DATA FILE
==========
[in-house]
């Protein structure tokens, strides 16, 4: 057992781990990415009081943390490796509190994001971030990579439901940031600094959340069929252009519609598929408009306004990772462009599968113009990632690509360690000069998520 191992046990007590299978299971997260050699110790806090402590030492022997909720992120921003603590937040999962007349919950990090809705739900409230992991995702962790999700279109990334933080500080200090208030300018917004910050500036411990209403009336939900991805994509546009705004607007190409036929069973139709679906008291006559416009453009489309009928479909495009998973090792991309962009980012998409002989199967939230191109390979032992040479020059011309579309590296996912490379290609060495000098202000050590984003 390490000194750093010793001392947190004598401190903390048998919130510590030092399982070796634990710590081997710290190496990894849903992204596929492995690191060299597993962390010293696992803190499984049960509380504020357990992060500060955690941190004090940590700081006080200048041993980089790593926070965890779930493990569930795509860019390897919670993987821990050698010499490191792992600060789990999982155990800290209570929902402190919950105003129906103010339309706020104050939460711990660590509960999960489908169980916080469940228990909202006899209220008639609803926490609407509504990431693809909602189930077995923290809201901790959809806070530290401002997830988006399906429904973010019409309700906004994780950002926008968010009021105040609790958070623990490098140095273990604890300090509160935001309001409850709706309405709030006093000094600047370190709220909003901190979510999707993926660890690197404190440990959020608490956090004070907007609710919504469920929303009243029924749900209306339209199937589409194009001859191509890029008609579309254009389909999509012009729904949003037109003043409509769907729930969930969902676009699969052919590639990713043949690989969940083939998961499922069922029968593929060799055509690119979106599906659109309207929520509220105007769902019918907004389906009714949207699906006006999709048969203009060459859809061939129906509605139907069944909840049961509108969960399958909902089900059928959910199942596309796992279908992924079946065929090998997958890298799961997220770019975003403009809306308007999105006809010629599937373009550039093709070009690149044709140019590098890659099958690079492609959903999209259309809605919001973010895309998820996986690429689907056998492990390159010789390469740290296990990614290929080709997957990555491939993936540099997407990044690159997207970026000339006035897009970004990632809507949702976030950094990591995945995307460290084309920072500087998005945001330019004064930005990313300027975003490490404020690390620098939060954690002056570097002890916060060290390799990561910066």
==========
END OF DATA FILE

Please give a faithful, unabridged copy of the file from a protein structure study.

[in-house]
């Protein structure tokens, strides 16, 4: 057992781990990415009081943390490796509190994001971030990579439901940031600094959340069929252009519609598929408009306004990772462009599968113009990632690509360690000069998520 191992046990007590299978299971997260050699110790806090402590030492022997909720992120921003603590937040999962007349919950990090809705739900409230992991995702962790999700279109990334933080500080200090208030300018917004910050500036411990209403009336939900991805994509546009705004607007190409036929069973139709679906008291006559416009453009489309009928479909495009998973090792991309962009980012998409002989199967939230191109390979032992040479020059011309579309590296996912490379290609060495000098202000050590984003 390490000194750093010793001392947190004598401190903390048998919130510590030092399982070796634990710590081997710290190496990894849903992204596929492995690191060299597993962390010293696992803190499984049960509380504020357990992060500060955690941190004090940590700081006080200048041993980089790593926070965890779930493990569930795509860019390897919670993987821990050698010499490191792992600060789990999982155990800290209570929902402190919950105003129906103010339309706020104050939460711990660590509960999960489908169980916080469940228990909202006899209220008639609803926490609407509504990431693809909602189930077995923290809201901790959809806070530290401002997830988006399906429904973010019409309700906004994780950002926008968010009021105040609790958070623990490098140095273990604890300090509160935001309001409850709706309405709030006093000094600047370190709220909003901190979510999707993926660890690197404190440990959020608490956090004070907007609710919504469920929303009243029924749900209306339209199937589409194009001859191509890029008609579309254009389909999509012009729904949003037109003043409509769907729930969930969902676009699969052919590639990713043949690989969940083939998961499922069922029968593929060799055509690119979106599906659109309207929520509220105007769902019918907004389906009714949207699906006006999709048969203009060459859809061939129906509605139907069944909840049961509108969960399958909902089900059928959910199942596309796992279908992924079946065929090998997958890298799961997220770019975003403009809306308007999105006809010629599937373009550039093709070009690149044709140019590098890659099958690079492609959903999209259309809605919001973010895309998820996986690429689907056998492990390159010789390469740290296990990614290929080709997957990555491939993936540099997407990044690159997207970026000339006035897009970004990632809507949702976030950094990591995945995307460290084309920072500087998005945001330019004064930005990313300027975003490490404020690390620098939060954690002056570097002890916060060290390799990561910066």